This flag, flown by order of George Washington commander in chief of the Continental Army in October 1775 is a symbol of solidarity, conviction and encouragement to fight for liberty.
“For we aim at what is honorable not only in the Lord’s sight but also in the sight of man.”
2 Corinthians 8:21
Through the years, Thomas Jefferson’s infamous separation of church and state statement has been perverted, exaggerated and repeatedly used to drive men and women of faith out of public service. Appeal to Heaven (ATH) agrees with the former President that the church and the state must be separate. We deny, however, the interpretation that those who have committed to Christ should not participate in the political process. Many of the men who signed the Declaration of Independence had some Bible School or Seminary training and our founding documents and buildings give credence to Almighty God. These references certainly do not imply a disregard for the teachings of Scripture or those who preach, teach and believe those principles.
ATH began because we saw far too few men and women entering politics who took their Christian faith seriously. We heard the usual excuses. “Politicians are dirty.” “The Lord isn’t welcome in government anymore.” “My family and job take up my time so I don’t have time to get involved in something where I really can’t make a difference.”
With that reality in mind, we are gathering a network of fellow believers serving Christ in public office to fellowship, encourage, and serve one another in our common mission.
THE WHITE PINE
There was a time when eastern white pines lined the landscape of the American colonies. With heights more than 250 feet, these trees met England’s military and commercial needs for sailing ship masts. For their own purposes, the colonists claimed the supply of trees close to the ocean. The ‘Broad Arrow’ act, however, allowed the King’s men to take an unlimited number of trees inland. This act caused such resentment against the crown that it helped to start the Revolutionary War. The white pine was placed on Revolutionary War flags to remind the colonies of the overreach of the government.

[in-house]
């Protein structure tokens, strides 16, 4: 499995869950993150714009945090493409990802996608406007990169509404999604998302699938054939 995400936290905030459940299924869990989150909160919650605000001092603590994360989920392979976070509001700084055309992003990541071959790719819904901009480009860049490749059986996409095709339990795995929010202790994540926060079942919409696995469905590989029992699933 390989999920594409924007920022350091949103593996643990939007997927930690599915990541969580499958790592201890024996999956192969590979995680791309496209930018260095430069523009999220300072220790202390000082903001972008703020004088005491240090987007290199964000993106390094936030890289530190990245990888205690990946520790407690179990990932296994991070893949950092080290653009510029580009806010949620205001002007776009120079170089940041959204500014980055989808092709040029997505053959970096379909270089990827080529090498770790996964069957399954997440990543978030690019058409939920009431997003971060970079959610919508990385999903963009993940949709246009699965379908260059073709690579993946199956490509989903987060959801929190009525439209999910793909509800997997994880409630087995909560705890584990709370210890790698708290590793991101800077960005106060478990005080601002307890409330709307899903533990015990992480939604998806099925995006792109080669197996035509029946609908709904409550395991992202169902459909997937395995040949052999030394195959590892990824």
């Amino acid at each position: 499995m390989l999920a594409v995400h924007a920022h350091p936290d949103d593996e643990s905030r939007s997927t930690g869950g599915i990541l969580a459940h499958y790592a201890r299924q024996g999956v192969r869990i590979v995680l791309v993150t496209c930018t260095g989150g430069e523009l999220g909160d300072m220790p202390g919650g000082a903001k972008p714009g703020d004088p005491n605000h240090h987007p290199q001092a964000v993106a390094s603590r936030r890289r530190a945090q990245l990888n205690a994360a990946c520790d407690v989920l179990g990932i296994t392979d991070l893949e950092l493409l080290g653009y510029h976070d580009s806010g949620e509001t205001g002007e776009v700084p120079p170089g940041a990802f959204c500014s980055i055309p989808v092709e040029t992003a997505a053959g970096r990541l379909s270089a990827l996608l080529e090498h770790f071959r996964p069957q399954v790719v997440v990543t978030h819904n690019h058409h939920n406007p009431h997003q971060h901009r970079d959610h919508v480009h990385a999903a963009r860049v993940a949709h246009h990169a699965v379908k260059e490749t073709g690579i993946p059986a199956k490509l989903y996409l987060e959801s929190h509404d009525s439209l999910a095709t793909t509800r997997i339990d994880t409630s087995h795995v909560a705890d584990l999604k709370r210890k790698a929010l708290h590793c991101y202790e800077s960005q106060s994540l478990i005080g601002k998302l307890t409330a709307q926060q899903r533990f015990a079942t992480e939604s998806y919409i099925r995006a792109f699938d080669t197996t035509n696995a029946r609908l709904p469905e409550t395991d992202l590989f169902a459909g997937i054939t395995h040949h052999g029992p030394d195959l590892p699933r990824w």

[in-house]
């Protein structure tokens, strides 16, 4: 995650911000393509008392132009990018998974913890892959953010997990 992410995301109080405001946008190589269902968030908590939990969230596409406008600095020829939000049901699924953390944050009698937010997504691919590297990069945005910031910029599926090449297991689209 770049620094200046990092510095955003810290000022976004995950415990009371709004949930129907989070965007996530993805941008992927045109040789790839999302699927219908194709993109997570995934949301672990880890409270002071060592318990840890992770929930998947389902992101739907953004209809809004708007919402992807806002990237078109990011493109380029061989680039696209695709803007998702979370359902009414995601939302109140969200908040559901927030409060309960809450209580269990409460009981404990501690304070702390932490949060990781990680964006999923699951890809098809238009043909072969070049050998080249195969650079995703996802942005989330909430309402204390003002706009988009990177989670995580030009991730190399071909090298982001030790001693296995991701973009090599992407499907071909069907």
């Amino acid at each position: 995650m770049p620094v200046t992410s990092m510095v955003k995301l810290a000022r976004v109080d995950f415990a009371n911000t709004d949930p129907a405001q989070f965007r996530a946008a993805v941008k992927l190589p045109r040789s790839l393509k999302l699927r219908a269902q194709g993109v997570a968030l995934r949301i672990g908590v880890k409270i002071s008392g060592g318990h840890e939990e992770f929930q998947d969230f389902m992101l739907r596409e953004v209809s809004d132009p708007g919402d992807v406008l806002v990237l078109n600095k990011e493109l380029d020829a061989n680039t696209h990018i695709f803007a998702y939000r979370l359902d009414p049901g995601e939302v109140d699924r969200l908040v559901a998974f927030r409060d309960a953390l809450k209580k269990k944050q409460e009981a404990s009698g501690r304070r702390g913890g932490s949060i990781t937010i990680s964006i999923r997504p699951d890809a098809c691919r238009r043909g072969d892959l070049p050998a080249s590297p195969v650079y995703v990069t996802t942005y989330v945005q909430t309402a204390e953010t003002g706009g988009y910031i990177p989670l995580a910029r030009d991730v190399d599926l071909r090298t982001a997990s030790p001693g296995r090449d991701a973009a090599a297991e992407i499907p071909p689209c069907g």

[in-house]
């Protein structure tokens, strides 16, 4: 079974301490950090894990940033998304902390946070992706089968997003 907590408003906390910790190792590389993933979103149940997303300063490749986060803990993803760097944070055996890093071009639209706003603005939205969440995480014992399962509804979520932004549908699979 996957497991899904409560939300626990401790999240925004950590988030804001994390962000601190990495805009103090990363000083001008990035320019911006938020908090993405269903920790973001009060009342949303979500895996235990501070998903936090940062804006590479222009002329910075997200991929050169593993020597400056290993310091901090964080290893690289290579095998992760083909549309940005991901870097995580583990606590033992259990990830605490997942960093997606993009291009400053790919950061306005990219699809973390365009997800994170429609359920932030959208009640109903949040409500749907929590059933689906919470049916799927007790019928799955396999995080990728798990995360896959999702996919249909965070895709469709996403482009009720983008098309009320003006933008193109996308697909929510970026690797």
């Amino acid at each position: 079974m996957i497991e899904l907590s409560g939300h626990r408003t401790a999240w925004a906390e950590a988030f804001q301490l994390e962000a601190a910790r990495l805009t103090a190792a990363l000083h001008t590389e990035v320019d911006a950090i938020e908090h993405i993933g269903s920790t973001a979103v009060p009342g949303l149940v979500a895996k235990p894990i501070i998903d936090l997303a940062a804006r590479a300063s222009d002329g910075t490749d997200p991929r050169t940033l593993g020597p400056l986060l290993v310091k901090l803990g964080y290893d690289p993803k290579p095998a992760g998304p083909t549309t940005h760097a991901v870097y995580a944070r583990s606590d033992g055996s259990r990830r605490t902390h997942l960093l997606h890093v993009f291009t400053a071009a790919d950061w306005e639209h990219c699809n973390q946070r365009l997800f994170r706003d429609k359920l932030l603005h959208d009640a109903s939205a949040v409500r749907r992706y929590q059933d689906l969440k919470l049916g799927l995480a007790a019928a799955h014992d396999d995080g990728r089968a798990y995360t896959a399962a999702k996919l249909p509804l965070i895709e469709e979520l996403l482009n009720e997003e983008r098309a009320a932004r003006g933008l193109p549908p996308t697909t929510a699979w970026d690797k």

John Locke used the Appeal to Heaven phrase in his work, Two Treatises of Government.: “What is my Remedy against a Robber, that so broke into my House? Appeal to the Law for Justice. But perhaps Justice is denied, or I am crippled and cannot stir, robbed and have not the means to do it. If God has taken away all means of seeking remedy, there is nothing left but patience. But my Son, when able, may seek the Relief of the Law, which I am denied: He or his Son may renew his Appeal, till he recover his Right. But the Conquered, or their Children, have no Court, no Arbitrator on Earth to appeal to. Then they may appeal, as Jephtha did, to Heaven, and repeat their Appeal, till they have recovered the native Right of their Ancestors, which was to have such a Legislative over them, as the Majority should approve, and freely acquiesce in.”
This inspirational phrase used by John Locke was emblazoned on George Washington’s Revolutionary War flag to remind those over whom it flew that after all other alternatives of seeking justice have been exhausted, only an “appeal to heaven” remains. Colonists who saw it were reminded to be wholly reliant upon heaven and the God Who reigns supreme. Their focus was Jesus Christ, and their concern was living by conviction without fear of a worldly cost.
Considering the warfare of our generation, it defies logic for a soldier to enter battle carrying a flag rather than a sword or a gun. When the man carrying the flag was wounded or killed in battle, another man dropped his weapon to pick up the flag. The flying of the flag established the identity not only of the soldiers, but of those they fought to defend. Leaving their identity on the ground was never an option.
Some flags are flown and emblems are worn to show what a person is — status symbols. The Appeal to Heaven flag is flown or worn to show who a person is — a man or woman who does not look to men or government for approval, but lives by the principle of their convictions and appeals to the Almighty for protection, provision, and justice.